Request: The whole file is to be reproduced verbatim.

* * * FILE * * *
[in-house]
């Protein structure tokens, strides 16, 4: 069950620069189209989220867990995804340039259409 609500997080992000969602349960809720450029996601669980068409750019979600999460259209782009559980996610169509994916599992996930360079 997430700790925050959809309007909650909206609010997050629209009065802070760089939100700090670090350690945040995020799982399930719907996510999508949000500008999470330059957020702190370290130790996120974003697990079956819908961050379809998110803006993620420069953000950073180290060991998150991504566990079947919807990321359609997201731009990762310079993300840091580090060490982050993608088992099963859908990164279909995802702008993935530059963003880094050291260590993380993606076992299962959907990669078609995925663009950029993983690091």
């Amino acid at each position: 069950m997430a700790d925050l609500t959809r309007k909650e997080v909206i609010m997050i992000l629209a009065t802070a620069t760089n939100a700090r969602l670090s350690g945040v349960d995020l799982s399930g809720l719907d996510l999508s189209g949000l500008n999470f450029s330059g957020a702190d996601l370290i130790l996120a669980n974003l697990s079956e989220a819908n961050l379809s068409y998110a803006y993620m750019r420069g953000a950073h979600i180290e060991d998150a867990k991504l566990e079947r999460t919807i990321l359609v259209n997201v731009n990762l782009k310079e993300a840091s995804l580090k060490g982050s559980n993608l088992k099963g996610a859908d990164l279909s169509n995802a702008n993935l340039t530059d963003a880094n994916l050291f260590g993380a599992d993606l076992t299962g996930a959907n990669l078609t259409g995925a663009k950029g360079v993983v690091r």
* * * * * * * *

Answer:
[in-house]
């Protein structure tokens, strides 16, 4: 069950620069189209989220867990995804340039259409 609500997080992000969602349960809720450029996601669980068409750019979600999460259209782009559980996610169509994916599992996930360079 997430700790925050959809309007909650909206609010997050629209009065802070760089939100700090670090350690945040995020799982399930719907996510999508949000500008999470330059957020702190370290130790996120974003697990079956819908961050379809998110803006993620420069953000950073180290060991998150991504566990079947919807990321359609997201731009990762310079993300840091580090060490982050993608088992099963859908990164279909995802702008993935530059963003880094050291260590993380993606076992299962959907990669078609995925663009950029993983690091």
């Amino acid at each position: 069950m997430a700790d925050l609500t959809r309007k909650e997080v909206i609010m997050i992000l629209a009065t802070a620069t760089n939100a700090r969602l670090s350690g945040v349960d995020l799982s399930g809720l719907d996510l999508s189209g949000l500008n999470f450029s330059g957020a702190d996601l370290i130790l996120a669980n974003l697990s079956e989220a819908n961050l379809s068409y998110a803006y993620m750019r420069g953000a950073h979600i180290e060991d998150a867990k991504l566990e079947r999460t919807i990321l359609v259209n997201v731009n990762l782009k310079e993300a840091s995804l580090k060490g982050s559980n993608l088992k099963g996610a859908d990164l279909s169509n995802a702008n993935l340039t530059d963003a880094n994916l050291f260590g993380a599992d993606l076992t299962g996930a959907n990669l078609t259409g995925a663009k950029g360079v993983v690091r």